The week prior to the ice storm, the Houston Association of Realtors reported pending listings achieved another positive performance for the week ending February 8. A total of 2,656 property listings went under contract versus 2,419 a year earlier, a. 9.8 percent increase over the comparable week of 2020.

Then came Valentine’s Day and the frigid weather and the Houston housing market was challenged again.

Houston’s Realtors say they can cover all the bad-weather bases as the widespread storm damage disrupts the normal flow of business and the timely closings of deals.

“I have nine transactions pending right now. Some had a little sprinkler damage or exterior damage, but that’s all minor and all outside,” says Kristin Tillman, an agent with Greenwood King Properties. “I have one listing where the buyers are coming to do a walk through to make sure there are no leaking pipes.”

“I did hear from a lender that the lenders will not be doing reappraisals like they were having to do with Hurricane Harvey,” says Tillman. “I know there have been some listings that have been withdrawn from MLS due to plumbing issues. None of my listings had any damage in their homes, thank goodness.”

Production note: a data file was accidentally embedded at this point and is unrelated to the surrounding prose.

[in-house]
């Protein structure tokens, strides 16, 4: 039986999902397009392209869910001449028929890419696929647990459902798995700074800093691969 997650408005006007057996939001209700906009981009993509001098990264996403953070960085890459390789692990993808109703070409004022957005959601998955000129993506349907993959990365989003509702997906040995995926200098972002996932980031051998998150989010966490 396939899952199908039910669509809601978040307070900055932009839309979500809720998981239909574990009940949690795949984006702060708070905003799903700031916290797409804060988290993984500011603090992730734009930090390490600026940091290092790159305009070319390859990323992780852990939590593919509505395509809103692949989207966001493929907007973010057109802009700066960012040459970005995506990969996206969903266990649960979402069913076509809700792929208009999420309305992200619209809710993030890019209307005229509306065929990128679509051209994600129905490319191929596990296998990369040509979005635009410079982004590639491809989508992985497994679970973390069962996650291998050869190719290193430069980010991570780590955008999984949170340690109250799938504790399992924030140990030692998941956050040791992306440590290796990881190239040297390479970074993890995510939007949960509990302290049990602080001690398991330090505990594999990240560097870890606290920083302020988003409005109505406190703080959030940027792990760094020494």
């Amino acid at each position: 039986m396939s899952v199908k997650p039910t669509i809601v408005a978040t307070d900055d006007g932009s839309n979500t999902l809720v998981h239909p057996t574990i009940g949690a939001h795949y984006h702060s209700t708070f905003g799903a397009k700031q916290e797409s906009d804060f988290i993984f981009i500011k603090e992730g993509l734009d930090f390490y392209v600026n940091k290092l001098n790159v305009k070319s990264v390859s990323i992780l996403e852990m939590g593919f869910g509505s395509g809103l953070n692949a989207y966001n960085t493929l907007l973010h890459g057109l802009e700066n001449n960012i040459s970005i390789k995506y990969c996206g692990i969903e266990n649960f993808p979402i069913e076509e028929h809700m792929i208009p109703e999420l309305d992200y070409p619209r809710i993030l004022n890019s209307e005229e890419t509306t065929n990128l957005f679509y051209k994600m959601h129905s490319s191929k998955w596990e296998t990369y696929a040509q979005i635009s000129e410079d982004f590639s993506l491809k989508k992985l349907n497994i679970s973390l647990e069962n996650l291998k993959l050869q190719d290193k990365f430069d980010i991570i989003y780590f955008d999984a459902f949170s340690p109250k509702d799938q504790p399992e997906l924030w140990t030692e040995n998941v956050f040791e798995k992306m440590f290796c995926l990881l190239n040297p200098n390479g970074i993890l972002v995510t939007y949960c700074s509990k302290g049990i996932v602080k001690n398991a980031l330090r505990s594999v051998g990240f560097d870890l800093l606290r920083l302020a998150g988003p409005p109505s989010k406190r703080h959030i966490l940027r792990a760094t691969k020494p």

Problematic Pipes

Realtor Neal Hamil with Martha Turner Sotheby’s says, “I had a closing moved from Monday to Friday, and two listings with plumbing issues.  Two of my new listings are now delayed coming on because of problematic pipes.”

Hamil is no stranger to navigating extreme weather. Earlier in his career as the top executive of the iconic Ford Models in New York City. In the modeling world, swimsuits are photographed in January and wool coats roll out under a blazing July sun. “In New York City, fashion shows were often impacted by blackouts, transit strikes, garbage strikes, you name it. At my house in Connecticut, I had a furnace go out while I was in Europe for six weeks for the fashion collections. That unfortunate loss caused everything to freeze, even the liquid soap in the house. When the pipes thawed, down came the ceilings in a few rooms on the first floor. Then, when the furnace repairman came to make repairs, they set the basement on fire.That was all the biggest mess ever. I am so glad I live in Houston now.”

Feb. 22, 2021 Realty News Report Copyright 2021

Caption: Cold weather caused copper pipe to break in Texas winter storm. Photo credit: Ralph Bivins, Realty News Report. Copyright photo 2021.

File: Widespread Storm Damage Disrupts

File: (2)  Texas. Snow. Ice.   Widespread Storm Damage Disrupts Houston Realty . Broken Pipes. Bernstein Realty. Martha Turner Sotheby’s. Greenwood King Properties.